Research Groups

Projects in Chemical Biology

  • Project 1
  • Project 2



About half a century ago G. E. Moore (cofounder of Intel) predicted an exponential growth of the transistor density in integrated circuits. While the empiric 'law' still holds amazingly well it is becoming more and more difficult to build even smaller objects: In the majority of cases photolithographic methods are applied and the wave length of the light which is used represents a natural lower limit for the smallest possible feature. In a complementary 'bottom up' approach it should be possible to build up functional architectures with molecules. Among all possible solutions to realize this DNA is a very interesting candidate: It can be easily synthesized and manipulated, its structure is well known and architectures can be "programmed" using the Watson-Crick interaction. One problem, however, is that DNA is a linear polymer. This resembles the task of building objects with cooked spaghetti. To facilitate the assembly of DNA architectures we are using molecules that can sequence-specifically bind to DNA – like for example Dervan-type polyamides. In the simplest approach two of these polyamides are connected to form a 'DNA-strut' which can act as second, orthogonal structural element (besides the Watson-Crick interaction). In a figurative sense these DNA-struts can be seen as sequence-selective glue for DNA origami.

This project is currently dormant.


Regulation of Biological Activity

One of our research interests is the spatiotemporal control of the activity of biologically active compounds[15] and in the current studies we want to put DNA- and RNA-based applications under the control of light as trigger signal. Nucleic acids and their derivatives and analogues can be used for a variety of applications ranging from gene regulation (RNA interference, antisense strategy etc.) over the modulation of protein function (for example with aptamers) to molecular diagnostics and beyond. On the other hand light is an ideal trigger signal which can be used for addressing single cells in thin tissues or small organisms. With (confocal) microscopes it is possible to both visualize the sample of interest and irradiate certain areas with spatiotemporal and dosage control. Thus, one of our goals is for example to address questions in developmental biology via the spatiotemporal gene regulation with light.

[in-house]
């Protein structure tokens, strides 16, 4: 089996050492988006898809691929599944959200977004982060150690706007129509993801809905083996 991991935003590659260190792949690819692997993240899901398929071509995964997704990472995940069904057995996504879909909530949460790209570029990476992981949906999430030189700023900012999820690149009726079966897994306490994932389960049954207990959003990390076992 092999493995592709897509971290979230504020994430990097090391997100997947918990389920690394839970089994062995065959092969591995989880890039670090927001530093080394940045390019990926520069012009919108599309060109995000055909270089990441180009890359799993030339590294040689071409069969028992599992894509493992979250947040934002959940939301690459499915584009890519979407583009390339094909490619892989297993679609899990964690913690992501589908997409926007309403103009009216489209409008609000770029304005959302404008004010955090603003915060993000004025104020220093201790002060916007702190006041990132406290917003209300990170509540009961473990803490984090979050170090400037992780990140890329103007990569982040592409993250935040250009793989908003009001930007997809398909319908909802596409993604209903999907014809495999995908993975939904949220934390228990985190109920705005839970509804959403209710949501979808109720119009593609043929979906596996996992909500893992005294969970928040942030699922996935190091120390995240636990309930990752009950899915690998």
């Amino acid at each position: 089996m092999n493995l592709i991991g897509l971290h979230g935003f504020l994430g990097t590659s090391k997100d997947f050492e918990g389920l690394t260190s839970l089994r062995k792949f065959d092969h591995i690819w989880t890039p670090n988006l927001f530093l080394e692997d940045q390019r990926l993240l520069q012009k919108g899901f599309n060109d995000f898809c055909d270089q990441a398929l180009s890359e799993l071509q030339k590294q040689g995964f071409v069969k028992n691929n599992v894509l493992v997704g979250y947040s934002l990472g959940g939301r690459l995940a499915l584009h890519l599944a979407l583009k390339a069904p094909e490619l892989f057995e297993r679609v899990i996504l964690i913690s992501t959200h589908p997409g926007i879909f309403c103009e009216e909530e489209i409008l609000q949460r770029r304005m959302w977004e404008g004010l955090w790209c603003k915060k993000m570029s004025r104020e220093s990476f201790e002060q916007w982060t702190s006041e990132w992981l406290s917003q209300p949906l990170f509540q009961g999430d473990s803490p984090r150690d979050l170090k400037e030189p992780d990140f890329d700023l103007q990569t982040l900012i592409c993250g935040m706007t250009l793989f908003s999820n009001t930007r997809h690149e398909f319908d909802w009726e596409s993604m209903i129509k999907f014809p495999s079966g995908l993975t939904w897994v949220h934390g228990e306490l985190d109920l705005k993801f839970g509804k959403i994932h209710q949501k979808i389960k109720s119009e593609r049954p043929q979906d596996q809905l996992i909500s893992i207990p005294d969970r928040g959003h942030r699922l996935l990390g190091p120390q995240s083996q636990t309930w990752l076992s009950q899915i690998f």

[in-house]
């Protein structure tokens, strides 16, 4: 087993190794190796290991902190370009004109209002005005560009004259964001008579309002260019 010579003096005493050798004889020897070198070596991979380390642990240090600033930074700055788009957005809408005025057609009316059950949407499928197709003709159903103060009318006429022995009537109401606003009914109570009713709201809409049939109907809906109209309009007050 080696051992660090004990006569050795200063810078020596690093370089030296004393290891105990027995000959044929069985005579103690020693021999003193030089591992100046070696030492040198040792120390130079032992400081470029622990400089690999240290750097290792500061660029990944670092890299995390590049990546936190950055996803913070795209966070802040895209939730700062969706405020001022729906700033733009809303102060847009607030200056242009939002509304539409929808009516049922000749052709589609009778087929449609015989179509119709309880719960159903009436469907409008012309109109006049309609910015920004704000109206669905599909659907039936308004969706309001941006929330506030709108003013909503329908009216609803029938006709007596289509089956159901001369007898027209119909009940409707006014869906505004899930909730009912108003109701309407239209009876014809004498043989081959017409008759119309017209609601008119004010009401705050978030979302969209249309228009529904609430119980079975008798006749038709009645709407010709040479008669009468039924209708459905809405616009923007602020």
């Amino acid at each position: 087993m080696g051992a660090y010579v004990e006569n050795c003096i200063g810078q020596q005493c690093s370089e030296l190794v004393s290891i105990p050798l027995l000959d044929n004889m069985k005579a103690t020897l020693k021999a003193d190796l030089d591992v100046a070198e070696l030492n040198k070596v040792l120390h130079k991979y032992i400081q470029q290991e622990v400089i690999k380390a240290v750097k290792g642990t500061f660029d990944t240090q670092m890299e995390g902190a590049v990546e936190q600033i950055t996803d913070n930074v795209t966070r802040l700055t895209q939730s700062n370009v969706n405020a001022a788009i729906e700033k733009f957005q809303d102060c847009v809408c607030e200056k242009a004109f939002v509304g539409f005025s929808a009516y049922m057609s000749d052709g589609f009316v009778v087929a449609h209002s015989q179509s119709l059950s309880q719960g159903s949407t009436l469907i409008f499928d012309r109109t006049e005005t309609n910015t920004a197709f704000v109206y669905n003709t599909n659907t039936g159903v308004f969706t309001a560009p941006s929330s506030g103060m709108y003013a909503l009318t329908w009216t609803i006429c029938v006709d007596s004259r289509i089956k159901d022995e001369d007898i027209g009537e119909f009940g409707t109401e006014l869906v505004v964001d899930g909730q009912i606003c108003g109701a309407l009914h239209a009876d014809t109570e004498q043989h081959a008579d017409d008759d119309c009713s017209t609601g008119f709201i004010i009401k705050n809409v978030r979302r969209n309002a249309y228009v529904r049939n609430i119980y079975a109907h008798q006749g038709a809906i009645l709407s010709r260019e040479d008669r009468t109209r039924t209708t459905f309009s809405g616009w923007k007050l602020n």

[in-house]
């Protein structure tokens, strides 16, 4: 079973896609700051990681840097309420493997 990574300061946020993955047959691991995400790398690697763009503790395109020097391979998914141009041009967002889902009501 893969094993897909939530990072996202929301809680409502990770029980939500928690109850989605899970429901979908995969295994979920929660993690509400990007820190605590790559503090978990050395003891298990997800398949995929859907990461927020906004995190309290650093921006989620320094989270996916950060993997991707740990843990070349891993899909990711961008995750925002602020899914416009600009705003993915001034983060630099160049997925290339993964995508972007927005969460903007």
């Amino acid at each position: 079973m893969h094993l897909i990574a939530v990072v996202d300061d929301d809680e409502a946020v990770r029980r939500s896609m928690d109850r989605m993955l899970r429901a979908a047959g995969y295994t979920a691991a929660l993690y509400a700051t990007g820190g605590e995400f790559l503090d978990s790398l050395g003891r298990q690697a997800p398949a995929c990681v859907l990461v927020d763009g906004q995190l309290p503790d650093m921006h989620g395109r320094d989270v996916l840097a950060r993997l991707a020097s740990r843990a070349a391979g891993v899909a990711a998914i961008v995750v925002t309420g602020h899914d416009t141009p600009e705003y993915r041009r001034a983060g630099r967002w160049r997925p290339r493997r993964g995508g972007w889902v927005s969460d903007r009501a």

By modification of the nucleobases the nucleic acid of which it is part becomes temporarily inactive. The derivatives shown below have for example been synthesized and incorporated in DNA. It could be shown that it is possible to control transcription with light,[11] as well as regulate the activity of an aptamer,[12] induce conformational changes in nucleic acids[14] and construct an anticoagulant with light-triggered antidote activity.[16]

Thus our research is located right at the interface between chemistry and biology/medicine as well as physics with organic synthesis as our central element. The methods we use range from the entire repertoire of organic synthesis on "flask-scale" over automated and manual solid phase synthesis, MPLC, HPLC, the full scale of characterization methods (2D-NMR, HPLC-MS, etc.) to biochemical and molecular biological procedures (electrophoresis, PCR, cloning, surface Plasmon resonance, FCS, etc.), cell culture (pro- and eukaryotic) and microscopy including nonlinear optics as well as atomic force microscopy.